Governor General approves PACT Amendment Bill: Departure taxes increase
Friday, April 14th, 2017
The Protected Areas Conservation Trust (PACT) Amendment Bill was approved on Friday, March 31st by Governor General Sir Colville. The bill proposed the introduction of additional fees, which will be collected from all non-Belizeans when departing the country via air travel. Although it was previously voted down by the Senate, the GOB proceeded to pass it on to the Governor General for assent. The bill became effective as of Saturday, April 1st, which increased the previous Conservation fee by $32.50BZ. The departure fee has now increased from BZ$78.50 (US$39.25) to BZ$111.00 (US$56).
The new departure fees is considered the second highest departure tax in Central America. The GOB implemented this new measure to increase the revenue for the approved fiscal budget. A total of $11 million dollars is projected to be raised within the next four years, and will be deposited into the Consolidated Revenue Fund.
Prior to the bill being passed, this departure increase raised much concern among the tourism industry, which prompted the Senate to vote against the bill in a seven-to-six vote on Monday, March 27th. The 13th Senator, Honorable Osmany Salas, along with other social partners voting in opposition, stated that the PACT Amendment Bill, which is considered a ‘money bill,’ can bring serious implications to the country’s economy. However, the votes were in vain as Prime Minister, Right Honorable Dean Barrow overrode the Senate’s decision on Wednesday, March 29th, and pushed for its approval. In a press release by the GOB, it stated that the country’s Constitution allows a money bill to be presented to the Governor General for his assent in accordance with section 78(1) of the Constitution of Belize, even if it was defeated in the Senate.
Following the bill’s passing, many tourism and business stakeholders have spoken about the adverse effects of the new departure fees. In an editorial written to The Amandala, Lucy Fleming, owner of The Lodge at Chaa Creek in Cayo, Belize, voiced concerns raised by tourism industry professionals throughout Belize regarding the GOB’s amendment to the airport departure tax.
According to Fleming, Belizean livelihoods are at stake. “It is no secret that tourism, as Belize’s primary employer, drives the national economy. As a major employer of Belizeans, we find this prospect deeply disturbing. The people responsible for raising the departure tax will not find their livelihoods and families disrupted, but tens of thousands of ordinary, hardworking Belizeans will. Nations such as Cuba, Costa Rica and Mexico absorb those tourists no longer coming to Belize, and the country continues to languish because, once travelers find a destination too expensive, or feel they are being taken advantage of, they will not only stay away, but will spread their displeasure through word of mouth,” said Fleming.
She explained that increased departure taxes have a detrimental effect on tourism. “As GOB raises the departure taxes, many travelers, especially those travelling with families or in groups, add up the costs and decide either to go someplace else or vacation in their own country. As tourist arrivals drop off, resorts, hotels, restaurants, tour operators, guides, suppliers and many more begin to cut back on staff, putting many people out of work. Demand for goods and services across the board drops,” said Fleming.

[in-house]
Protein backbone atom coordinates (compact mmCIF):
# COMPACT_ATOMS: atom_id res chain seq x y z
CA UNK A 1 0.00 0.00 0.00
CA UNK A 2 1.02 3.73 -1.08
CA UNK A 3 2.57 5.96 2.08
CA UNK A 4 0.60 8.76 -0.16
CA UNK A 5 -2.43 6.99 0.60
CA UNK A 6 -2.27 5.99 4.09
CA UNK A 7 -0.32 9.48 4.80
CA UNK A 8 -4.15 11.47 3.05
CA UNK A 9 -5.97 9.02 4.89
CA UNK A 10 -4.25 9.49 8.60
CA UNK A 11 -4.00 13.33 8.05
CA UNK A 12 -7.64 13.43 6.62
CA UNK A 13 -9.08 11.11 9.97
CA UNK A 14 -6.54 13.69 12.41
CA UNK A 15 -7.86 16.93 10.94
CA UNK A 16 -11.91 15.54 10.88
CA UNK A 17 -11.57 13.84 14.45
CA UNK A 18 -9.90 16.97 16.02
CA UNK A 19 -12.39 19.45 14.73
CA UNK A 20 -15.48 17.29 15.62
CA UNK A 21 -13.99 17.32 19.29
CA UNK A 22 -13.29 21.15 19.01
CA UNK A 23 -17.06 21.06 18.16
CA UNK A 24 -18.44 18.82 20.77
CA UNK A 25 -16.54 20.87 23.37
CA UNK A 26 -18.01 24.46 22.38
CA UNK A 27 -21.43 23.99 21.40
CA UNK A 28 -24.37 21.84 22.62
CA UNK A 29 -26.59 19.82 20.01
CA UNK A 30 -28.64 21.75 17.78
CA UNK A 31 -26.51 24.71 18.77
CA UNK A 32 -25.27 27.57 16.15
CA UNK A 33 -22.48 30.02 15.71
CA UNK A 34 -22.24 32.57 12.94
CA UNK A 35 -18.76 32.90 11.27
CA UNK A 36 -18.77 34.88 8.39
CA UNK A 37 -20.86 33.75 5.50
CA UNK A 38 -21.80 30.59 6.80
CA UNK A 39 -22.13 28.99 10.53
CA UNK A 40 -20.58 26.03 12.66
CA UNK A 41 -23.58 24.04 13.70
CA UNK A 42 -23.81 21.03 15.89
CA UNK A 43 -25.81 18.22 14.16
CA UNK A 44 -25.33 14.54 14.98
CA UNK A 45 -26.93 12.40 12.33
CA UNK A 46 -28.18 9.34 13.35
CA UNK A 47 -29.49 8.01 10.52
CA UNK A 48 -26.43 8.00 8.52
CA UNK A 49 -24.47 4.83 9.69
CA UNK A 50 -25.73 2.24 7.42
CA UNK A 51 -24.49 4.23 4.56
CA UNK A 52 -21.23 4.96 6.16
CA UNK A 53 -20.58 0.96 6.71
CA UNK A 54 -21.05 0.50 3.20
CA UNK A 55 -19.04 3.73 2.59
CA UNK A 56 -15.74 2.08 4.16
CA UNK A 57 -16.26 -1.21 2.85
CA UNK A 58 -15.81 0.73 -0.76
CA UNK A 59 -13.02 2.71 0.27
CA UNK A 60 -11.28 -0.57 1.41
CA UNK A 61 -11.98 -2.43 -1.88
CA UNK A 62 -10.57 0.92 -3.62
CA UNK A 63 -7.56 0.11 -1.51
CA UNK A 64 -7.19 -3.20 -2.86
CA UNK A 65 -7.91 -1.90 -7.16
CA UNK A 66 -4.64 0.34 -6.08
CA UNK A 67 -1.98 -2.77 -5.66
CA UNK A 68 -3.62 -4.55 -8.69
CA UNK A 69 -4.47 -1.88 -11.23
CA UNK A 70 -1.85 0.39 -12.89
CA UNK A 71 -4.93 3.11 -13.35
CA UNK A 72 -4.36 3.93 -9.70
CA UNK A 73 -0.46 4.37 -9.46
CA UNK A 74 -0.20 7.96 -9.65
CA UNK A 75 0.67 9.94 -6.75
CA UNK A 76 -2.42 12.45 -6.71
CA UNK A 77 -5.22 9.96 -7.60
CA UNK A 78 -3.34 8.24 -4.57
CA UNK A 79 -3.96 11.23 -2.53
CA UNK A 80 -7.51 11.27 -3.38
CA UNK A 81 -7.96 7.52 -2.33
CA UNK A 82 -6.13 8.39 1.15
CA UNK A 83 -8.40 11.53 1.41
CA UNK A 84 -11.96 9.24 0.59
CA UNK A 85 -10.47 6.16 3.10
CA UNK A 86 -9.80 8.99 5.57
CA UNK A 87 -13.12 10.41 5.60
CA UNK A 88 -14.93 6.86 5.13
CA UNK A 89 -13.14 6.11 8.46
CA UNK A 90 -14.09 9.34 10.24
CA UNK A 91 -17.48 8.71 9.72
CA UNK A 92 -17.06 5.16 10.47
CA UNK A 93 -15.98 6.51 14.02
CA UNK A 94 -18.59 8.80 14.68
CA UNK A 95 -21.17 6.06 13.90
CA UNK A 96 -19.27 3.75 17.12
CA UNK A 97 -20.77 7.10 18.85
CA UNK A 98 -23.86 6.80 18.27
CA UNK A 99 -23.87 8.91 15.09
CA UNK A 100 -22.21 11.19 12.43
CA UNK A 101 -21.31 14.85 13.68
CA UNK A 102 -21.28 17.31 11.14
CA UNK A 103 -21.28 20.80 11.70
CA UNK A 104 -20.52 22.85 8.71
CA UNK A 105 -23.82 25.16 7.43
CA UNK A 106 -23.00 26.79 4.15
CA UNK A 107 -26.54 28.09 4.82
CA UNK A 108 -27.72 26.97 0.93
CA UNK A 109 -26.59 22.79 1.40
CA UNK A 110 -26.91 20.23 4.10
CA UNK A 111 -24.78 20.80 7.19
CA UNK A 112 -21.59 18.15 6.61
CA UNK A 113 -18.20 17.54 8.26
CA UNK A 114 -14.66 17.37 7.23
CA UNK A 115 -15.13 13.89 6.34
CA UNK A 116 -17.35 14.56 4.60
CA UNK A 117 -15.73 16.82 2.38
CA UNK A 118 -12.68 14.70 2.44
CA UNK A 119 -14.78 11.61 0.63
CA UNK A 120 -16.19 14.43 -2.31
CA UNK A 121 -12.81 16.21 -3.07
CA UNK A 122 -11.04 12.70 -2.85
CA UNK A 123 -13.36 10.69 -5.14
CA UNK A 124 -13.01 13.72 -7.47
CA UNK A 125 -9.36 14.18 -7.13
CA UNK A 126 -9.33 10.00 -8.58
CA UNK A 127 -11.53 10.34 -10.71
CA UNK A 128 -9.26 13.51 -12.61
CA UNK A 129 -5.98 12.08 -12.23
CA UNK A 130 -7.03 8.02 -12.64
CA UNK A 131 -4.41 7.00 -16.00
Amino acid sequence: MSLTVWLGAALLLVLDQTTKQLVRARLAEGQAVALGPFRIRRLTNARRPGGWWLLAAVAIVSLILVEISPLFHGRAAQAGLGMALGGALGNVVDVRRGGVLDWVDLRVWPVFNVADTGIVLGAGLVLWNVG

Fleming also suggested that the GOB should conduct a comprehensive review of the effects on all increased departure taxes across other countries. Fleming provided that Malta repealed their departure tax in 2008, followed by Ireland, Mexico and other countries, including the United Kingdom, along with Australia, who recently voted down an increase in their departure tax.
In addition, the Netherlands “Air Passenger Tax” was short lived because it proved to have a disastrous effect on their travel industry. In 2008, Amsterdam’s Airport Schiphol recorded a net loss of approximately two million passengers, leading the Dutch government to repeal the tax. After the departure tax was removed, air transport grew rapidly. However, after the repeal of the departure tax, total air passenger figures still managed to increase from 22.8 million in 2010 to 25 million in 2011.
Fleming indicated that although she cannot change the ruling, she will continue to voice her concerns, especially since many Belizean families have worked hard to develop the country’s current tourism industry.
Meanwhile, Senator Valerie Woods told Belize City media that she is considering to pursue legal action, since the bill did not follow procedures of Section 78 (1). “Our view is that when you read Section 78 (1), it does allow for that democratic process because it refers to certain time frames such as within a month. It is a fact that Money Bills don’t get to be stopped by a Senate; but it is also a fact that Money Bills can be debated and sent back for further discussion, improvement – within a month, though, no more than a month – before it gets sent to the Governor General,” said Woods.
Woods stated that she has met with legal counsel within the People’s United Party (PUP), while they are closely reviewing everything that has unfolded since the defeat. For now, tourists leaving Belize via air travel will be required to pay a total of $111BZ.
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